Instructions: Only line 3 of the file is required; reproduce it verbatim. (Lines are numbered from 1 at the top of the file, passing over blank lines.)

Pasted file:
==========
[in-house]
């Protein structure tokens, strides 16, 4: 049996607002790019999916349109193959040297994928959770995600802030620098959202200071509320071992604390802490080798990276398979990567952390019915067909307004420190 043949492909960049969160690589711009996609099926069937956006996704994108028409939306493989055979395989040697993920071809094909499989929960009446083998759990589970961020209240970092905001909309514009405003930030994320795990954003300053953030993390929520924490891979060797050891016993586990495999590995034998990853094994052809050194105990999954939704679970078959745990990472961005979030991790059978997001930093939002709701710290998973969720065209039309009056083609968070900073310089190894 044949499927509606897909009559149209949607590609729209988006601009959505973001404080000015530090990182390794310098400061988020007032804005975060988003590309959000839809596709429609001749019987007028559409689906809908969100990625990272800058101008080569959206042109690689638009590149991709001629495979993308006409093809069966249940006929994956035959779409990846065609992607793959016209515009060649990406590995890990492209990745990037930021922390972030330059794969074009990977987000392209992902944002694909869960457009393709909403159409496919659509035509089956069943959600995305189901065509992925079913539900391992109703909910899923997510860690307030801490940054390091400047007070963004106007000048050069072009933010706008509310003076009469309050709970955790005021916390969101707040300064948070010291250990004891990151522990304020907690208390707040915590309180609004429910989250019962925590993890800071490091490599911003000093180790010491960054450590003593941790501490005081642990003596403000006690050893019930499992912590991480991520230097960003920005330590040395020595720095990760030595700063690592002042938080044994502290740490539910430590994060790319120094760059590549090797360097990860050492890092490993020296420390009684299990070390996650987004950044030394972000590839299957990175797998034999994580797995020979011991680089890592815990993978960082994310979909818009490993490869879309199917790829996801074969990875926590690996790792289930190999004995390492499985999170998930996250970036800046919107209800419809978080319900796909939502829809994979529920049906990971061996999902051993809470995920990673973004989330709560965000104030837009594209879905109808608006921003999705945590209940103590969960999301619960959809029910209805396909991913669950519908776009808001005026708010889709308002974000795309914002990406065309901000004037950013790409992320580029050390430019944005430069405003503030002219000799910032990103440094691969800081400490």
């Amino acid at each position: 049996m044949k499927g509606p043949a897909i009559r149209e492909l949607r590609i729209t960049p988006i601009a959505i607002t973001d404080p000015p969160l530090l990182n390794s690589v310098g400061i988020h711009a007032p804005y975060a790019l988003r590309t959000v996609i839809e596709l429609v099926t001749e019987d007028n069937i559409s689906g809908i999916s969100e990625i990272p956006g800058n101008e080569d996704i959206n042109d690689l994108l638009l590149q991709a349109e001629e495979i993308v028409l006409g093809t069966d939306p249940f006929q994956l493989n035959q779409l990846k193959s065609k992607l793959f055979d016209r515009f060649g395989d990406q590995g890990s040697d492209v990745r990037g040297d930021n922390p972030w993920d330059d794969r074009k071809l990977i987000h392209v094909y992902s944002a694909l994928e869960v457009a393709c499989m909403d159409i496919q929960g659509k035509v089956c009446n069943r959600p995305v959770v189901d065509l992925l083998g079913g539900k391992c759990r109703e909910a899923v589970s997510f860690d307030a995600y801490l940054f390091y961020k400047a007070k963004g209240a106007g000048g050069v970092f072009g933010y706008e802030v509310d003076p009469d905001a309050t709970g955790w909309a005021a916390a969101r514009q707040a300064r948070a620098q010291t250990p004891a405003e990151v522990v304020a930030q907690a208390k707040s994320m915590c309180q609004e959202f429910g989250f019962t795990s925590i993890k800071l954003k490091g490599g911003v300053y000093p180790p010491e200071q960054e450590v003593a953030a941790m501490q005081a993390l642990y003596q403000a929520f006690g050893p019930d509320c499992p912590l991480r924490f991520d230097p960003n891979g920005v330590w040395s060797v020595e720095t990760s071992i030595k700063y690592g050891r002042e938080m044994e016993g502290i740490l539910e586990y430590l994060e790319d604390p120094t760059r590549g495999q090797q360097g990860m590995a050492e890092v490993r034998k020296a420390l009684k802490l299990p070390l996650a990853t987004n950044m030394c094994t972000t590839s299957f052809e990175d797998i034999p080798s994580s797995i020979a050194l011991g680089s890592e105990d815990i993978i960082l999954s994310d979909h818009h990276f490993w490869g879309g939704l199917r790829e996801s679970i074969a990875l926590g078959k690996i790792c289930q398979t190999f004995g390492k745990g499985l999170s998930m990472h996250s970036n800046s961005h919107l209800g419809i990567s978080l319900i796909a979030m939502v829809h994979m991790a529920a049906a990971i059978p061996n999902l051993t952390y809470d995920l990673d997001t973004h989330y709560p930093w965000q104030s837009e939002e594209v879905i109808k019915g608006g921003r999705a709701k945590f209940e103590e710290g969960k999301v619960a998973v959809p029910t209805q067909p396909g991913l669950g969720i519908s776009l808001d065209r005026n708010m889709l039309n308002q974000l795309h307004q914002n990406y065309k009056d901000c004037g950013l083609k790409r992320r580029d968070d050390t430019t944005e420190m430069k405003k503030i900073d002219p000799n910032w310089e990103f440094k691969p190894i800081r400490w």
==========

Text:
């Amino acid at each position: 049996m044949k499927g509606p043949a897909i009559r149209e492909l949607r590609i729209t960049p988006i601009a959505i607002t973001d404080p000015p969160l530090l990182n390794s690589v310098g400061i988020h711009a007032p804005y975060a790019l988003r590309t959000v996609i839809e596709l429609v099926t001749e019987d007028n069937i559409s689906g809908i999916s969100e990625i990272p956006g800058n101008e080569d996704i959206n042109d690689l994108l638009l590149q991709a349109e001629e495979i993308v028409l006409g093809t069966d939306p249940f006929q994956l493989n035959q779409l990846k193959s065609k992607l793959f055979d016209r515009f060649g395989d990406q590995g890990s040697d492209v990745r990037g040297d930021n922390p972030w993920d330059d794969r074009k071809l990977i987000h392209v094909y992902s944002a694909l994928e869960v457009a393709c499989m909403d159409i496919q929960g659509k035509v089956c009446n069943r959600p995305v959770v189901d065509l992925l083998g079913g539900k391992c759990r109703e909910a899923v589970s997510f860690d307030a995600y801490l940054f390091y961020k400047a007070k963004g209240a106007g000048g050069v970092f072009g933010y706008e802030v509310d003076p009469d905001a309050t709970g955790w909309a005021a916390a969101r514009q707040a300064r948070a620098q010291t250990p004891a405003e990151v522990v304020a930030q907690a208390k707040s994320m915590c309180q609004e959202f429910g989250f019962t795990s925590i993890k800071l954003k490091g490599g911003v300053y000093p180790p010491e200071q960054e450590v003593a953030a941790m501490q005081a993390l642990y003596q403000a929520f006690g050893p019930d509320c499992p912590l991480r924490f991520d230097p960003n891979g920005v330590w040395s060797v020595e720095t990760s071992i030595k700063y690592g050891r002042e938080m044994e016993g502290i740490l539910e586990y430590l994060e790319d604390p120094t760059r590549g495999q090797q360097g990860m590995a050492e890092v490993r034998k020296a420390l009684k802490l299990p070390l996650a990853t987004n950044m030394c094994t972000t590839s299957f052809e990175d797998i034999p080798s994580s797995i020979a050194l011991g680089s890592e105990d815990i993978i960082l999954s994310d979909h818009h990276f490993w490869g879309g939704l199917r790829e996801s679970i074969a990875l926590g078959k690996i790792c289930q398979t190999f004995g390492k745990g499985l999170s998930m990472h996250s970036n800046s961005h919107l209800g419809i990567s978080l319900i796909a979030m939502v829809h994979m991790a529920a049906a990971i059978p061996n999902l051993t952390y809470d995920l990673d997001t973004h989330y709560p930093w965000q104030s837009e939002e594209v879905i109808k019915g608006g921003r999705a709701k945590f209940e103590e710290g969960k999301v619960a998973v959809p029910t209805q067909p396909g991913l669950g969720i519908s776009l808001d065209r005026n708010m889709l039309n308002q974000l795309h307004q914002n990406y065309k009056d901000c004037g950013l083609k790409r992320r580029d968070d050390t430019t944005e420190m430069k405003k503030i900073d002219p000799n910032w310089e990103f440094k691969p190894i800081r400490w």